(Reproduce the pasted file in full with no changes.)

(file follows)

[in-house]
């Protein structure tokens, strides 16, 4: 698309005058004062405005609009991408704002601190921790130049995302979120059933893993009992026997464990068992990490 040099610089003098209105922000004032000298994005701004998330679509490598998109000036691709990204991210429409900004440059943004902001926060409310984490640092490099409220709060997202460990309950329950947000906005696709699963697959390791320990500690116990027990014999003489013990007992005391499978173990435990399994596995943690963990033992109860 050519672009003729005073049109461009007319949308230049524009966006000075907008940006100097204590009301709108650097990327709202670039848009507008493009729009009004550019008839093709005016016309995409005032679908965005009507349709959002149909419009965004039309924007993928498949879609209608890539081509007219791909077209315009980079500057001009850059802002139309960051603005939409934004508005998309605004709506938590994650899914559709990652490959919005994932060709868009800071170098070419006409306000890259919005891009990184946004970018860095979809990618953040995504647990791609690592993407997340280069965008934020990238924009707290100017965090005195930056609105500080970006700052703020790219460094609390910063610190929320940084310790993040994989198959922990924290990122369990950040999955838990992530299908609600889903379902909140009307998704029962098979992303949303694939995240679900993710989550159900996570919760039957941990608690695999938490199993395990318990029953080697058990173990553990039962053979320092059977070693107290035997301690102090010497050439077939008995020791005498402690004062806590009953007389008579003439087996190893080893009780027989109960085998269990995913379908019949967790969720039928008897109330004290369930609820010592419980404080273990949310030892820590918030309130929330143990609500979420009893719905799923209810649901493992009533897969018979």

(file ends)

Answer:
[in-house]
């Protein structure tokens, strides 16, 4: 698309005058004062405005609009991408704002601190921790130049995302979120059933893993009992026997464990068992990490 040099610089003098209105922000004032000298994005701004998330679509490598998109000036691709990204991210429409900004440059943004902001926060409310984490640092490099409220709060997202460990309950329950947000906005696709699963697959390791320990500690116990027990014999003489013990007992005391499978173990435990399994596995943690963990033992109860 050519672009003729005073049109461009007319949308230049524009966006000075907008940006100097204590009301709108650097990327709202670039848009507008493009729009009004550019008839093709005016016309995409005032679908965005009507349709959002149909419009965004039309924007993928498949879609209608890539081509007219791909077209315009980079500057001009850059802002139309960051603005939409934004508005998309605004709506938590994650899914559709990652490959919005994932060709868009800071170098070419006409306000890259919005891009990184946004970018860095979809990618953040995504647990791609690592993407997340280069965008934020990238924009707290100017965090005195930056609105500080970006700052703020790219460094609390910063610190929320940084310790993040994989198959922990924290990122369990950040999955838990992530299908609600889903379902909140009307998704029962098979992303949303694939995240679900993710989550159900996570919760039957941990608690695999938490199993395990318990029953080697058990173990553990039962053979320092059977070693107290035997301690102090010497050439077939008995020791005498402690004062806590009953007389008579003439087996190893080893009780027989109960085998269990995913379908019949967790969720039928008897109330004290369930609820010592419980404080273990949310030892820590918030309130929330143990609500979420009893719905799923209810649901493992009533897969018979």